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Buffett Lauds Sokol for NetJets Amid Questions About Succession

Warren Buffett, who hasn’t announced a successor at Berkshire Hathaway Inc., praised David Sokol, the firm’s most visible lieutenant, for his work in turning around luxury flight operator NetJets Inc.

“We are now operating NetJets at a very decent profit,” Buffett, 79, told Berkshire shareholders today in Omaha, Nebraska, at the company’s annual meeting. “I owe David Sokol enormous credit. He turned that thing around like no one could have.”

Buffett, now in his fifth decade as Berkshire chief executive officer, often boasts about the collective ability of the scores of managers who report to him. Shareholders pay closer attention when he singles out an executive for praise. Accolades for Sokol, 53, reinsurance chief Ajit Jain and Geico Corp. CEO Tony Nicely have fueled talk in past years about who will be next to lead Berkshire.

“Sokol clearly is it today,” Andrew Kilpatrick, who wrote the three-volume “Of Permanent Value: The Story of Warren Buffett,” said before the shareholders meeting. “If Buffett lives for a long time, it could be someone else.”

Buffett’s esteem for the executives he oversees rises and falls as the group is tested in good markets and bad. In the last year, 65-year-old Richard Santulli, the NetJets founder, was dropped from shareholders’ lists of CEO contenders, and younger managers like Matthew Rose of railroad Burlington Northern Santa Fe Corp. joined Berkshire.

Emerging Stars

“New managerial stars may emerge and present ones will age,” Buffett told investors in his 2005 annual letter, laying out Berkshire’s approach to settling on his replacement. At the time, Berkshire had three “reasonably young” candidates who could take over should Buffett die suddenly, the CEO said.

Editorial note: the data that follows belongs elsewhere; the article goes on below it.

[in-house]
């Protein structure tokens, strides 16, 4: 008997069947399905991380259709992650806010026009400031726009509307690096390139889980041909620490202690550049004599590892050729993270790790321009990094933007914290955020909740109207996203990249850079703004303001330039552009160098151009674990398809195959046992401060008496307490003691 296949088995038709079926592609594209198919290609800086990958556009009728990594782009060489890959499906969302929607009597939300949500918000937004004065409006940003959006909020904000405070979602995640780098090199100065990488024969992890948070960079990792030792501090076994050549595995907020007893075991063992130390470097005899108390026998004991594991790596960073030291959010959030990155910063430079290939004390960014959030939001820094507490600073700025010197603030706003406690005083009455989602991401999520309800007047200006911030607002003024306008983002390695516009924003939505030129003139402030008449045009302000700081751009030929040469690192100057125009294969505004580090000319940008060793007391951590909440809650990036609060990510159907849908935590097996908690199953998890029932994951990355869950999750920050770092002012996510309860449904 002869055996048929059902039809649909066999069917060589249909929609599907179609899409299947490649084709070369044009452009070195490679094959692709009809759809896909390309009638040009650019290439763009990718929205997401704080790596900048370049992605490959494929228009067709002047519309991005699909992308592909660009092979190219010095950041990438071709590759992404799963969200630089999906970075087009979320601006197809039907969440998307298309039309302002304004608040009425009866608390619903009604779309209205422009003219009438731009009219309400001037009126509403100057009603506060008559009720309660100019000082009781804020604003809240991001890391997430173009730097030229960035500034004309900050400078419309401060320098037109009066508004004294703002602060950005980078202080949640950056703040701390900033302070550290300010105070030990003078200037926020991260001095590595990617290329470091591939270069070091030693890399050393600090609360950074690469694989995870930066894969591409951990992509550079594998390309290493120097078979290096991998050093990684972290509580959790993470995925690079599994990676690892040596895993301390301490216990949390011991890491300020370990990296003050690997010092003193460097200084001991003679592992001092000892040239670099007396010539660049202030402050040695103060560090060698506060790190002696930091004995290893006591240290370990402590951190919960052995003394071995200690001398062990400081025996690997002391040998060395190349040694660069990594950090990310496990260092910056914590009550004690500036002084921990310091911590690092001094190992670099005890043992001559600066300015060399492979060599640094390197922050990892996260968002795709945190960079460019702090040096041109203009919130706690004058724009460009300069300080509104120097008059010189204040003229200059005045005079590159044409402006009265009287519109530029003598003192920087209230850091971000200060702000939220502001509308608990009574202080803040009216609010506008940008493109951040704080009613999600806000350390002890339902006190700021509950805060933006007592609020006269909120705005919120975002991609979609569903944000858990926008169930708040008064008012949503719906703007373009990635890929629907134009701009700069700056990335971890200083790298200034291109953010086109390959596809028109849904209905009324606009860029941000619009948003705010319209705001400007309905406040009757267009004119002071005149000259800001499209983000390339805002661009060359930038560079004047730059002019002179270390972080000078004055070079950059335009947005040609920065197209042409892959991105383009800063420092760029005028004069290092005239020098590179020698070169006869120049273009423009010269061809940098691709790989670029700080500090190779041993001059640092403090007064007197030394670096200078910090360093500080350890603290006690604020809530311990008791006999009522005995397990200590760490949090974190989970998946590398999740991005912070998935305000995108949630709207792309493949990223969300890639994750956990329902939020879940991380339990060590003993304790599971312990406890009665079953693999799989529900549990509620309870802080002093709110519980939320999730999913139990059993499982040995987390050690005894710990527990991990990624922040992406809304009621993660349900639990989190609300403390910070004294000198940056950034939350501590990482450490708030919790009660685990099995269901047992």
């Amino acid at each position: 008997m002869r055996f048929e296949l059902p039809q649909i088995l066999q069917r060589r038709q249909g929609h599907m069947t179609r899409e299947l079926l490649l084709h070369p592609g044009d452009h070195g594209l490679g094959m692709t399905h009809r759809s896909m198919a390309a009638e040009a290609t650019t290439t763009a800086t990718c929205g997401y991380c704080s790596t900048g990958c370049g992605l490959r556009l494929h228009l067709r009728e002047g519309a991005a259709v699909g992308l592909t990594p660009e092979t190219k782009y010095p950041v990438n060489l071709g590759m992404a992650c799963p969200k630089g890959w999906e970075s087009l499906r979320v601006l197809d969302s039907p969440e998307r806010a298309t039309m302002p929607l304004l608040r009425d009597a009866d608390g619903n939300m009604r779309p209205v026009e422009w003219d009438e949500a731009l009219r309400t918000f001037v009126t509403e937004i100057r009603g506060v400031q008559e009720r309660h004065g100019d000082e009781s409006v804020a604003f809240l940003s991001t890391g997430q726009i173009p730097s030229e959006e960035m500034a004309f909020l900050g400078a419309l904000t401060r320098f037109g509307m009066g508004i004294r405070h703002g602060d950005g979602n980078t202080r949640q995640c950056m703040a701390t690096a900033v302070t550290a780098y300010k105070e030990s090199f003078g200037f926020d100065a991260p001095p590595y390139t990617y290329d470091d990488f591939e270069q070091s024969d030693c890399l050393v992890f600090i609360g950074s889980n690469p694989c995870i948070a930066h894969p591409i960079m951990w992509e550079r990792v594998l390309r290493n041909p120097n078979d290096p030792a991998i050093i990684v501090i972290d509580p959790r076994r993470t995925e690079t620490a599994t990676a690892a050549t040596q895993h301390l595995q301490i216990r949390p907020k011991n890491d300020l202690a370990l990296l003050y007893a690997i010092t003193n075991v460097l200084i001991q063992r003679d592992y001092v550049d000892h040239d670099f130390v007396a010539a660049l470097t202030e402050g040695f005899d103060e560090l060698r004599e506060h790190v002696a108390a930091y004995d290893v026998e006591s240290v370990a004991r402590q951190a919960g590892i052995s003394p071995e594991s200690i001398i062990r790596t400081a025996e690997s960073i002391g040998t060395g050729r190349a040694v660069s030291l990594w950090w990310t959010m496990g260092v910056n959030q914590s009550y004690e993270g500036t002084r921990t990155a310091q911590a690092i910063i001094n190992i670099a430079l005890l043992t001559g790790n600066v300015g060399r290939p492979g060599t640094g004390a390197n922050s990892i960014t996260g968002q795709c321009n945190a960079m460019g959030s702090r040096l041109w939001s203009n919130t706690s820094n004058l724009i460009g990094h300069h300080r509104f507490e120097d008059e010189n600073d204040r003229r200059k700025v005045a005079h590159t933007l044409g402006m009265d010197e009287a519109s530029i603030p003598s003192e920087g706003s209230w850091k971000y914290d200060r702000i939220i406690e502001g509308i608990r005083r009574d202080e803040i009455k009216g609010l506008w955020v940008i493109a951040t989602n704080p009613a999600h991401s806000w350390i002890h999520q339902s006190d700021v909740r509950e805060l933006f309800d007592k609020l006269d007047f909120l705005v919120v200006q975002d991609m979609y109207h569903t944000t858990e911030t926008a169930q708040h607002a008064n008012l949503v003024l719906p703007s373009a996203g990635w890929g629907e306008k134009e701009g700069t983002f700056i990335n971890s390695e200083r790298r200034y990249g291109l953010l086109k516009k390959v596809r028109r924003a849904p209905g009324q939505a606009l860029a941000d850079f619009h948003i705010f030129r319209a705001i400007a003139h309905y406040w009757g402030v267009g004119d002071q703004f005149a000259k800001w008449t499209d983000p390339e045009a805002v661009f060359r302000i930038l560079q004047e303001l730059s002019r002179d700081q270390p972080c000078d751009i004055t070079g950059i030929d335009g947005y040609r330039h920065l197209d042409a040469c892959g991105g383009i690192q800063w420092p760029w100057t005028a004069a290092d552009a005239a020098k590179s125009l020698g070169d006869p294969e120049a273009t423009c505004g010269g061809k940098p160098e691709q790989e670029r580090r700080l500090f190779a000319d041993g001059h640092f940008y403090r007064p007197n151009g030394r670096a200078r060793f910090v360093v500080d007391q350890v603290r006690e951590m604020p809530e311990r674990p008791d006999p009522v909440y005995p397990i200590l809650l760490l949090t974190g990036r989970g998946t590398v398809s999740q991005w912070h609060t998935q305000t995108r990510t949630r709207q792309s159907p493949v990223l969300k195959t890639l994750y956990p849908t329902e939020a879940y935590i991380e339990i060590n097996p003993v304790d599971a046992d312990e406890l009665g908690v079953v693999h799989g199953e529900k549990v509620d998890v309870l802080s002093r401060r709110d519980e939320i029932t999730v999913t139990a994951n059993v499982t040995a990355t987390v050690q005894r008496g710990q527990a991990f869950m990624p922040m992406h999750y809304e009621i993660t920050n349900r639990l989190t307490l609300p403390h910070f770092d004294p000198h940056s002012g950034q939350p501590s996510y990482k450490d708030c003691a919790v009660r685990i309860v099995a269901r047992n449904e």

Sokol, Berkshire’s energy chief, added responsibility for NetJets in August. He has helped Buffett with an investment in China’s BYD Co. and a rescue package for Constellation Energy Group Inc. Shares in the Shenzhen-based electric-car maker have more than tripled in the last 12 months and Buffett reported a $917 million profit after Constellation reversed course.

Berkshire is a “long-term investor” in BYD, Sokol said in an interview today in Omaha. Vice Chairman Charles Munger, 86, said the investment might not have happened without Sokol.

“Dave Sokol helped,” Munger said. “I wasn’t sure I could get Warren to do this myself.”

Sokol is “a first-class guy, but the other ones are, too,” Berkshire board member Thomas Murphy, 84, said of the CEO candidates in a Bloomberg Television interview on April 22. “And of course, it depends on when the decision is made. If Warren’s around here five years from now, it might not be the same. I hope he’s around five years from now.”

‘Not a Problem’

Buffett said today that the question of who’ll succeed him is “not a problem.”

“For right now you want to be prepared,” Buffett said. “I had a physical. I came out fine. My doctor is not here today. It drives him nuts that I eat what I do and he can’t find anything wrong.”